The aim of this study was to investigate the distribution of nitric oxide synthase (NOS)-containing nerve cells in the gastrointestinal tract of a reptile and to compare it with the pattern in other vertebrate classes. In the estuarine crocodile, Crocodylus porosus, NOS-positive nerve cell bodies and fibres were found in all regions of the gut examined. Most myenteric microganglia contained one or several NOS-immunoreactive neurons together with unlabelled neurons. The majority of the neurons were multipolar, ranging from 10 to 25 μm in diameter. Both the circular and the longitudinal muscle layers were innervated by NOS-immunoreactive nerve fibres, which mostly ran parallel to the muscle fibres. In addition, small blood vessels in the submucosa and on the serosal surface of the gut were innervated by NOS-immunoreactive fibres. Double labelling with antisera to NOS and vasoactive intestinal peptide (VIP) revealed three neuronal subpopulations. A small proportion of the NOS-immunoreactive cells also contained immunoreactivity to VIP while a majority of the VIP-immunoreactive cells were NOS immunoreactive. There were more nerve fibres showing VIP immunoreactivity than fibres with NOS immunoreactivity, although most of the latter also contained immunoreactivity to VIP. VIP-immunoreactive fibres often surrounded the NOS-immunoreactive nerve cells. These results suggest that neuronally released nitric oxide is likely to be involved in the control of gastrointestinal motility in the crocodile as in most other vertebrate species.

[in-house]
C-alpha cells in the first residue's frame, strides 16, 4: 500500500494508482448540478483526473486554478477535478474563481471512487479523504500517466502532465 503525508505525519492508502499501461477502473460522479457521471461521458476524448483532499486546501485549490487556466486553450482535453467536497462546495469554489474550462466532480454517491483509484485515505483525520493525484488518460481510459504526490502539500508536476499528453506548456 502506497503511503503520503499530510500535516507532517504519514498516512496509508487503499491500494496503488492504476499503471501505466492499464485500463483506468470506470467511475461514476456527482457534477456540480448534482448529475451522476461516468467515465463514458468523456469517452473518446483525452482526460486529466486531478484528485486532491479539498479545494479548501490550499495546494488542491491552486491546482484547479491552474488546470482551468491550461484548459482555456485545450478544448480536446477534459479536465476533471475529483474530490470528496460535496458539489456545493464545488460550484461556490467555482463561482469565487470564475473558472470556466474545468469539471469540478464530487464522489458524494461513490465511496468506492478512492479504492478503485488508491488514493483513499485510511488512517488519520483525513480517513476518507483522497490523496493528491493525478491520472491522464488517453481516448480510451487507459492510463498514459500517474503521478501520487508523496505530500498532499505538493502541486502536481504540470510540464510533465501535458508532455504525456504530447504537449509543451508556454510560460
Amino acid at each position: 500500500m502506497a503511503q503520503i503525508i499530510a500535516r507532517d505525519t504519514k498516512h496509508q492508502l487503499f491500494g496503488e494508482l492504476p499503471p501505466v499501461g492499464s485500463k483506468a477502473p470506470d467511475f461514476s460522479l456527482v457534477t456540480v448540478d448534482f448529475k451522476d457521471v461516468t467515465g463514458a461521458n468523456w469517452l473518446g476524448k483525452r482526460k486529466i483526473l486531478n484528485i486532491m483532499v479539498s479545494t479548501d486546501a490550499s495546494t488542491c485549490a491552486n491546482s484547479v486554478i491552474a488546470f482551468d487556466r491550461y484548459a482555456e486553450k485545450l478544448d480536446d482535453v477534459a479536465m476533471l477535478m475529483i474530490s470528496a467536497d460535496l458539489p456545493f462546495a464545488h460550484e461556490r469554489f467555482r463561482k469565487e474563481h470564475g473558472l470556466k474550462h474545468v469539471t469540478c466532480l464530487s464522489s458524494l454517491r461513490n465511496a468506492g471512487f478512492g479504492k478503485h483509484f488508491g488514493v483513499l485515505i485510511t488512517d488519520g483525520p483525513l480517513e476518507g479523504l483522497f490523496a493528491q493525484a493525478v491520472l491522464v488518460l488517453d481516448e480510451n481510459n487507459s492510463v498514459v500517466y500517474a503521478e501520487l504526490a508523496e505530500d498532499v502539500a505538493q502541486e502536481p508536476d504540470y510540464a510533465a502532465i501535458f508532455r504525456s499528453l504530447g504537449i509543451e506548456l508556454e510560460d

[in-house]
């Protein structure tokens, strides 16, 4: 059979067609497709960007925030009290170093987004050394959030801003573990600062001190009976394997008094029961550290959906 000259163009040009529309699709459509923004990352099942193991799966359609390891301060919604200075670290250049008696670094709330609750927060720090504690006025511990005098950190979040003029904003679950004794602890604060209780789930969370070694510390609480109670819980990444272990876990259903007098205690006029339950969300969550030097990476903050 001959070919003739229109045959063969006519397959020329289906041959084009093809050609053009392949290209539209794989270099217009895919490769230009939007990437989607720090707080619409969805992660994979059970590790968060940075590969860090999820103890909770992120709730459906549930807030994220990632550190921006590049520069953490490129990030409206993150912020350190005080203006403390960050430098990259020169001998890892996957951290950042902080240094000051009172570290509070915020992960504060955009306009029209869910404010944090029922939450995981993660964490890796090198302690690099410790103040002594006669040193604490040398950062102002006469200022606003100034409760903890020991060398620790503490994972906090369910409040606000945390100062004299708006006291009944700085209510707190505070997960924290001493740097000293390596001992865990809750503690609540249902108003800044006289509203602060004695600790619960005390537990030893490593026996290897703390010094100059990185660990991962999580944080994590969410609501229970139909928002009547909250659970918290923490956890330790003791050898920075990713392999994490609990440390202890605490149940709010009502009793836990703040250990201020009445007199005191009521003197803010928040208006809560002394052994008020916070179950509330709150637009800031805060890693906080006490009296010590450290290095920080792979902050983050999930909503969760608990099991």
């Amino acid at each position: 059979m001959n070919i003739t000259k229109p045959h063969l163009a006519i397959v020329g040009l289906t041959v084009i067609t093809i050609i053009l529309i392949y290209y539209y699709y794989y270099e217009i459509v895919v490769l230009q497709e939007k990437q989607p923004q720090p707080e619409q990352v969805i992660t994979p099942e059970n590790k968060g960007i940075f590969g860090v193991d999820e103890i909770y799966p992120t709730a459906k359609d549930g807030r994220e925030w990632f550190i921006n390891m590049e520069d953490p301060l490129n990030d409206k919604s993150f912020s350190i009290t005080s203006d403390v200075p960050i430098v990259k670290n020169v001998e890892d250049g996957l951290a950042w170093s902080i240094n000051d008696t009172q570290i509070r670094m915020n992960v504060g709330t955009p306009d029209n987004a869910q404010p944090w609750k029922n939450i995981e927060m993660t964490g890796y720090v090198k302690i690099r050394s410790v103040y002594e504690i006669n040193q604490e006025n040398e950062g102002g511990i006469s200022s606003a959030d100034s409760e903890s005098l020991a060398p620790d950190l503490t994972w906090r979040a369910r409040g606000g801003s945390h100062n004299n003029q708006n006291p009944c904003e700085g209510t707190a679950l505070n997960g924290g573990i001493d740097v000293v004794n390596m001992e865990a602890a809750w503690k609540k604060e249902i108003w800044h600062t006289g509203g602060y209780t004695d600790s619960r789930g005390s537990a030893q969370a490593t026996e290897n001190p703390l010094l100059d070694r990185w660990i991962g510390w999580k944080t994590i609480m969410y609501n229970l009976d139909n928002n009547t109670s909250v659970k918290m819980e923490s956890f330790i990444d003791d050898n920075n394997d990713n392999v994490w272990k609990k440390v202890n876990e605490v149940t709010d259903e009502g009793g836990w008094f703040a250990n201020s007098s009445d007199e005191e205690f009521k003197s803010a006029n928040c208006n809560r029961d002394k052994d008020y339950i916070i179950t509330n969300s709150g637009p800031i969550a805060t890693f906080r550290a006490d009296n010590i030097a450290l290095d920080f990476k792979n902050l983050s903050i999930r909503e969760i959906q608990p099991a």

- Crocodylus porosus (Crocodilia)
- Enteric nervous system
- Nitric oxide
- Vasoactive intestinal polypeptide (VIP)